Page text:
On Wednesday I get things poked into my nose for two an half hours. As I said in a previous post I’m having my sinus operated on to improve the drainage and hopefully reduce the frequency and severity of the sinus infections I’ve been getting. As I get near to the date I’ve realize that it’s a scare notion to have surgery done to you. I’m luck in having gone nearly 30 years without a major operation (not to mention no broken bones).
It’s not a big deal. 2 1/2 hour outpatient surgery is a minor event, given it’s endoscopic, it’s a very non-invasive surgery. It’s not like other major surgeries that happen due to trama or failure every day. Indeed I’ve been around the hospital enough to know that this is a blip on the radar of life that is generally ignored.
Yet I’ve been bugged by several things as the surgery nears. Most specifically that when I was called by the triage nurse to get my medical history and give me particulars on the surgery, they asked me for my history and expected me to cite things in medical terminology. If I did that, speaking as an IT guy, then I’d have a rude user on the whom wouldn’t like me very much and would become something of a hostile witness (to borrow a term), which would probably end up not fixing the computer. How disturbing is it that someone who is can hold key knowledge about your medical survival can be compared to the stereotypical IT guy with a god complex?
I’m scared out of my wits at the similarities. I know I make mistakes, IT isn’t perfectly refined, but the risk I have can be mitigated far easier then a doctor or nurse. It’s forced me to come face to face with the flaws of our medical system, as much because I’ve been an IT guy dealing with medical care (radiologist), working with doctors, facilitating decisions on patients lives.
What’s more aggravating is that George Washington University Hospital (where I”m having the surgery) is connected with George Washington Medical Facility Associates aka GW Docs (where my surgeon/doctor is) and yet their IT systems and medical records don’t talk to each other even though they are across the street and cross building regularly. While I’ve been in DC, GW Docs is the only place I’ve seen physicians, so they couldn’t really ask for a clearer history. (ARRRGH! Let me in there with a couple of cables and a team of IT guys and…)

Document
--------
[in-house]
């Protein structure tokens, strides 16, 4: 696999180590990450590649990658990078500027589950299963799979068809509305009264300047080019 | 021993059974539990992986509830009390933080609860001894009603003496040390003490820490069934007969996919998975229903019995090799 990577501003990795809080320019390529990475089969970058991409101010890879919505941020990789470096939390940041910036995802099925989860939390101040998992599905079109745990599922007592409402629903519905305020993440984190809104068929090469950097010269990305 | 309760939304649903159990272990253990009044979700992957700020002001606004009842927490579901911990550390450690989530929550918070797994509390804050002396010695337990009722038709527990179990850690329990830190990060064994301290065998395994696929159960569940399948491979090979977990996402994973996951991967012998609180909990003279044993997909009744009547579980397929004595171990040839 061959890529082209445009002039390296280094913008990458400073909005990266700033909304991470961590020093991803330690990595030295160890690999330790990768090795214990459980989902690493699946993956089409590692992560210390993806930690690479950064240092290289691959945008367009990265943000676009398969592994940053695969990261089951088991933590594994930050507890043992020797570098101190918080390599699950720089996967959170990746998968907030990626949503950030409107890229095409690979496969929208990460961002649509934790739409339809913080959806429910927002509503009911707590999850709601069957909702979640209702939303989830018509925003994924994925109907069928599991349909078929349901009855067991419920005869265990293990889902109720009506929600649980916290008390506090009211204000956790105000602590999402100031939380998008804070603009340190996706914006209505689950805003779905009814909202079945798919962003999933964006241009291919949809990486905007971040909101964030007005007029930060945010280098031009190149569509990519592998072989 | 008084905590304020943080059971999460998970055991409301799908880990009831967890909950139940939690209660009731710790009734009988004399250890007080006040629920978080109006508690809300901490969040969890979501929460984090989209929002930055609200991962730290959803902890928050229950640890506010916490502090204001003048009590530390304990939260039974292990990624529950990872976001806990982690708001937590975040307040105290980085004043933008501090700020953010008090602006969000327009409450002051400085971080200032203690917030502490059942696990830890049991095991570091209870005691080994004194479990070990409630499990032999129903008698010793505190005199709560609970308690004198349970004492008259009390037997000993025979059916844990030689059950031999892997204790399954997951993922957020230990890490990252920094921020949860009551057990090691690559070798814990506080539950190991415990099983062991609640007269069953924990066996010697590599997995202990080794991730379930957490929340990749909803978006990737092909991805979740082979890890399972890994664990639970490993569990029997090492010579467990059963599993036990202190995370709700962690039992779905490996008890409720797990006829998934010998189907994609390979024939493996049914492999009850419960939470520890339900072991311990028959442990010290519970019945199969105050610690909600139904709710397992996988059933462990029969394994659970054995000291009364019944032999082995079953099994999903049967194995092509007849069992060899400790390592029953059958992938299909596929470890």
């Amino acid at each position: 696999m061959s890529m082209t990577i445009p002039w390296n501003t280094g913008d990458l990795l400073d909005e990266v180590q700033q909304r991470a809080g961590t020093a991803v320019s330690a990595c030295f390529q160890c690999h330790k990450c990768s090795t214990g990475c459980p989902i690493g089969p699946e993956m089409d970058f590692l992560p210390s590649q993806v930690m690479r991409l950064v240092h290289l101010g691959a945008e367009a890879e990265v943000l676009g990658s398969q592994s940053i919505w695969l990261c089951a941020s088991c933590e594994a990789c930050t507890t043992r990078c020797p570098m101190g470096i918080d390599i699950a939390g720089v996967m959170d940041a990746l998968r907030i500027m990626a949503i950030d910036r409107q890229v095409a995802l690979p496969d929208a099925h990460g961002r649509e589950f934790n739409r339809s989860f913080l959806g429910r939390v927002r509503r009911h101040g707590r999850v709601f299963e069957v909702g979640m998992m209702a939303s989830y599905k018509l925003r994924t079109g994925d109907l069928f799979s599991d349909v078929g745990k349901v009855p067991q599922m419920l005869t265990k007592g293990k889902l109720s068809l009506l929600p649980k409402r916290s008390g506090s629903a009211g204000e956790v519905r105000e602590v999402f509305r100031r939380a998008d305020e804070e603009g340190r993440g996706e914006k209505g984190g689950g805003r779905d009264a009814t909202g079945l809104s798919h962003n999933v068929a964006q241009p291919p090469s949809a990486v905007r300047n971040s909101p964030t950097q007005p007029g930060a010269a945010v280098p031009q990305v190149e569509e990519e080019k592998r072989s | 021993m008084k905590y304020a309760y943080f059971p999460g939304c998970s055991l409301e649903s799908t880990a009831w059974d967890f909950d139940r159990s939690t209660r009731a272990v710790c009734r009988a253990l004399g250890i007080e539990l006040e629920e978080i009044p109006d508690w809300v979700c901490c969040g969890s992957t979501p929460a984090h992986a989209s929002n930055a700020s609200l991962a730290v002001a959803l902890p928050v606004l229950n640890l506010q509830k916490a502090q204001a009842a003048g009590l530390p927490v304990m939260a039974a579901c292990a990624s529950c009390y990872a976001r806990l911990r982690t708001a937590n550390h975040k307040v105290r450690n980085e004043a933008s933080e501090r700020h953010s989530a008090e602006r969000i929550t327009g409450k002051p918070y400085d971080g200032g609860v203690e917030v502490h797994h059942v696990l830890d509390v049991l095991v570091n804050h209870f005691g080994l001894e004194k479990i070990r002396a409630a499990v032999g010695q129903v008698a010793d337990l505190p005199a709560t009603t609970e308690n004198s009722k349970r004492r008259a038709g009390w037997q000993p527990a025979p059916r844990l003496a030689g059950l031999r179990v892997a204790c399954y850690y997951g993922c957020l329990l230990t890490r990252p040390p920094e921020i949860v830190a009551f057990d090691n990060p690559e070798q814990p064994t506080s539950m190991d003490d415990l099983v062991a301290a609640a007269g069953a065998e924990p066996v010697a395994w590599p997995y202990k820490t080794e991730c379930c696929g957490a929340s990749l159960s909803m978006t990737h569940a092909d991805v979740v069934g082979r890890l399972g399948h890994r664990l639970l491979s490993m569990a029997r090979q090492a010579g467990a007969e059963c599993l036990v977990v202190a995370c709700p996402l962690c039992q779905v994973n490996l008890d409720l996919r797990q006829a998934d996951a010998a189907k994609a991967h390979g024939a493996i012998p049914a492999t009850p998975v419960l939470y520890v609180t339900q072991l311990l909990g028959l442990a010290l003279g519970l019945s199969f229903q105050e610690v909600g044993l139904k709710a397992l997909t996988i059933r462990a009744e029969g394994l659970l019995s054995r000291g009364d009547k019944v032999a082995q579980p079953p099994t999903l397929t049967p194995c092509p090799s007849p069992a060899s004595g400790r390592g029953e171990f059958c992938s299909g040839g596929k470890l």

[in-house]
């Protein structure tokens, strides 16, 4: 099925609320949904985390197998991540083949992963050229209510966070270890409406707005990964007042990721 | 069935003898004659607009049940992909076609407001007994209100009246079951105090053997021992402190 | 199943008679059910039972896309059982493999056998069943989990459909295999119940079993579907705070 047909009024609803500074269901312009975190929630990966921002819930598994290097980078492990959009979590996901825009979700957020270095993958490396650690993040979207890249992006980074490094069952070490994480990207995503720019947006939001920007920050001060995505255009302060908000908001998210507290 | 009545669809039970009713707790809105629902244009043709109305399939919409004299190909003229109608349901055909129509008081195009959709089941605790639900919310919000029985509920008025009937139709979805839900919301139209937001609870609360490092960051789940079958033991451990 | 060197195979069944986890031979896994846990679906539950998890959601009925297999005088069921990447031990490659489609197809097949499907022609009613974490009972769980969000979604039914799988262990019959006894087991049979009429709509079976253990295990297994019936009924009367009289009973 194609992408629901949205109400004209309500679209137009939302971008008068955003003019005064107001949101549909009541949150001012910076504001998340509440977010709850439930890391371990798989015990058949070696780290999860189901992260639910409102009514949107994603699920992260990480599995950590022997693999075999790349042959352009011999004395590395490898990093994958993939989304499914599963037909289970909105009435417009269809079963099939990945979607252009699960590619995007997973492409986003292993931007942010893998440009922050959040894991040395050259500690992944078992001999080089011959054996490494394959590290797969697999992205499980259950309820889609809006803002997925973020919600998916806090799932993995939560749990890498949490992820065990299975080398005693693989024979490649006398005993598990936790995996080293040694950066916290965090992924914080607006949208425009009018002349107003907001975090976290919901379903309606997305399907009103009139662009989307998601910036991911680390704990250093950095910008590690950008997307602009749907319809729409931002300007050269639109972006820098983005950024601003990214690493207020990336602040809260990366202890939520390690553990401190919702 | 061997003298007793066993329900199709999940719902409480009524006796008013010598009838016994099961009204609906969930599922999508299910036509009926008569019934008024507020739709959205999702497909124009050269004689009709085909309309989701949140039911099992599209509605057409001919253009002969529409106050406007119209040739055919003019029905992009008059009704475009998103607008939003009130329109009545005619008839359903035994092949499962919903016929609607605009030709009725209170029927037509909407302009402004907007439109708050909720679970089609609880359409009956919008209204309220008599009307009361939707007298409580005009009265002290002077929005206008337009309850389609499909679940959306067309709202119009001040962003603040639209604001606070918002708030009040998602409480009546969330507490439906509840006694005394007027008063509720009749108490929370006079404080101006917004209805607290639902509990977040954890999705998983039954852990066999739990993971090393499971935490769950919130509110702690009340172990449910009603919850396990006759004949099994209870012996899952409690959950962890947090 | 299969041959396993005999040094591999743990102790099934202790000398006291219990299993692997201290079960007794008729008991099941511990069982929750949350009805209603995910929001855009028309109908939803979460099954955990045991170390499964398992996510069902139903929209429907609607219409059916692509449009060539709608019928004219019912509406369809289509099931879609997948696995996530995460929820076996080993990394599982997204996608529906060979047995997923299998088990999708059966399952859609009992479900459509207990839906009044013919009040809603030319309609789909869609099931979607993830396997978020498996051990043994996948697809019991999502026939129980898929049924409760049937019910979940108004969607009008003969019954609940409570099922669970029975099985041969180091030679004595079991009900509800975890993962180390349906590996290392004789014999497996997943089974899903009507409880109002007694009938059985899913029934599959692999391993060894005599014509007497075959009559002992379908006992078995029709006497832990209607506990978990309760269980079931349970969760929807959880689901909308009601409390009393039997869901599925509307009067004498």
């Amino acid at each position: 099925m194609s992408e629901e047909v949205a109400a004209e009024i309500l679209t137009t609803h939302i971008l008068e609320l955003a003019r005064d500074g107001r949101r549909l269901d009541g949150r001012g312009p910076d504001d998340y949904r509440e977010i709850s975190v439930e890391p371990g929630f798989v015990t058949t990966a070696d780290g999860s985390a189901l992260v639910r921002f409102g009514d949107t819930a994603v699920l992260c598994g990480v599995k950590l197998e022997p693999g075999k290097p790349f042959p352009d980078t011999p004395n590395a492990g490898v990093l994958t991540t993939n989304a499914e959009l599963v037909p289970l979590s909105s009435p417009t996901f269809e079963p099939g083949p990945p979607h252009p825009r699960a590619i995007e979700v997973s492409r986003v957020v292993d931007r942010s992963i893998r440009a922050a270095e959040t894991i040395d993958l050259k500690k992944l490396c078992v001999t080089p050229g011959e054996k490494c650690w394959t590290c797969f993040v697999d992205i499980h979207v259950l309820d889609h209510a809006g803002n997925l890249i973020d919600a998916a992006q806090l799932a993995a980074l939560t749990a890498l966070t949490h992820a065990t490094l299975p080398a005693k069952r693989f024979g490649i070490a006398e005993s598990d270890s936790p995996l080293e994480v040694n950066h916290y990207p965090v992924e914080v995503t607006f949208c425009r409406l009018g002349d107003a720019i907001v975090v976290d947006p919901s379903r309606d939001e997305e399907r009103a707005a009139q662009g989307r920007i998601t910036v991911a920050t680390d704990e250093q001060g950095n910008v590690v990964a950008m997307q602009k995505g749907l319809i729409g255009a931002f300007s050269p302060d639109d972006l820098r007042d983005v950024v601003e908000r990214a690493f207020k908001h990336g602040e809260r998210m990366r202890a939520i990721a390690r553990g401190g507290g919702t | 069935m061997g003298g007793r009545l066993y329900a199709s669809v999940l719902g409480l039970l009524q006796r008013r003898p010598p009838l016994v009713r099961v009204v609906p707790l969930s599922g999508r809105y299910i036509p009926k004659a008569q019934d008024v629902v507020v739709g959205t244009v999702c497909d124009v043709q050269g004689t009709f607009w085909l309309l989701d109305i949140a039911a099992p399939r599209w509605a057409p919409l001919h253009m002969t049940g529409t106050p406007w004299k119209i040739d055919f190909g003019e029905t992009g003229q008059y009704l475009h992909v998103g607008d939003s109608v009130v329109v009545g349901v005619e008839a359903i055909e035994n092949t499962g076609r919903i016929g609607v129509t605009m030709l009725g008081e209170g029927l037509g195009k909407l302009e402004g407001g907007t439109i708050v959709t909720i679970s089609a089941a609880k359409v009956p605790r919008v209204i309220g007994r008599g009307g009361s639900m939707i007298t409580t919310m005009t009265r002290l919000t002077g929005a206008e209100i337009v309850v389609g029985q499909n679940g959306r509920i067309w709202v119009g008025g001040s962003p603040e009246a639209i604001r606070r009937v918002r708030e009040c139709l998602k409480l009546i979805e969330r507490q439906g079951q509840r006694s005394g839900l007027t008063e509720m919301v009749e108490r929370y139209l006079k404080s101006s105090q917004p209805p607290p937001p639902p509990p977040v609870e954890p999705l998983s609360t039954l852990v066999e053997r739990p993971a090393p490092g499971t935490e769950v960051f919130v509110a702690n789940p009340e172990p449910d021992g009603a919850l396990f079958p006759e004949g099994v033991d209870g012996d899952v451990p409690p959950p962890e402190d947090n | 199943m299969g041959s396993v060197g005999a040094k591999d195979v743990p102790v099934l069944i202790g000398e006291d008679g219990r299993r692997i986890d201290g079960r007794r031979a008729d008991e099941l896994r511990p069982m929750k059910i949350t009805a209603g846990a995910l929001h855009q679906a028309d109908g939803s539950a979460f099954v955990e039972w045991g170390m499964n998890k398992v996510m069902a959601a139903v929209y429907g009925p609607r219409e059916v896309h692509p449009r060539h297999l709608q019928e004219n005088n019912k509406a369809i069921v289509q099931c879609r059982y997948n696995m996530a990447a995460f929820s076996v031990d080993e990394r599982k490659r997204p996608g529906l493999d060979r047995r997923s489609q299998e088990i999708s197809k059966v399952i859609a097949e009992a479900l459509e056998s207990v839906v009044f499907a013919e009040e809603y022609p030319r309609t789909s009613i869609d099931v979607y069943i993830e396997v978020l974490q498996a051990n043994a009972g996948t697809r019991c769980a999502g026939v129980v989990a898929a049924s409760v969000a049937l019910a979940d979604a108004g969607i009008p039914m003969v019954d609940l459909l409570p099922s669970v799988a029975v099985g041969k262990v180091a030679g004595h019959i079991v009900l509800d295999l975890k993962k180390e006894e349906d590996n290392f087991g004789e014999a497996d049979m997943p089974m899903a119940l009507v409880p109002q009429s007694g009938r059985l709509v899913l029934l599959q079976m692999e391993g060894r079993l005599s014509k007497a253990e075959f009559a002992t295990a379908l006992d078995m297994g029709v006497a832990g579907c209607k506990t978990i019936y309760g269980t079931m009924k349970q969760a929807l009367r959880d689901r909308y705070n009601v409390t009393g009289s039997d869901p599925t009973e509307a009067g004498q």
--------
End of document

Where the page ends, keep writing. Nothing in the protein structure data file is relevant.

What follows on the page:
All of this is a way of saying, when it comes time for medical reform–which you will hopefully see this year–call your representatives and give them your medical horror story. Tell them you want better medical decision making, improved and more accessible records, maybe even go so far as to say a single payer system (which would improve care and save money, beyond a doubt).
I have another 60 years to live most likely, so this is likely the first stop in a long line of hospital visits for me. I want a system and people I can rely on. One that I believe is likely to make good decisions about my medical care, ones that are wholistic and are looking out for my longterm best interest in happiness, health, and mobility. Money is an object here too, as I am tired of getting ripped off by corporate money makers who want 20% or more of my surgical bill so they can become another one of the 1% who don’t even pay their taxes. I want physican, researchers, and staff who want to innovate, improve the process, and believe in the system, because in the end, it’s the people who really make medical care work.
It is possible to do this, and we can achieve this, but not by listening to the people who already have the money. We’ll do this by listening to you.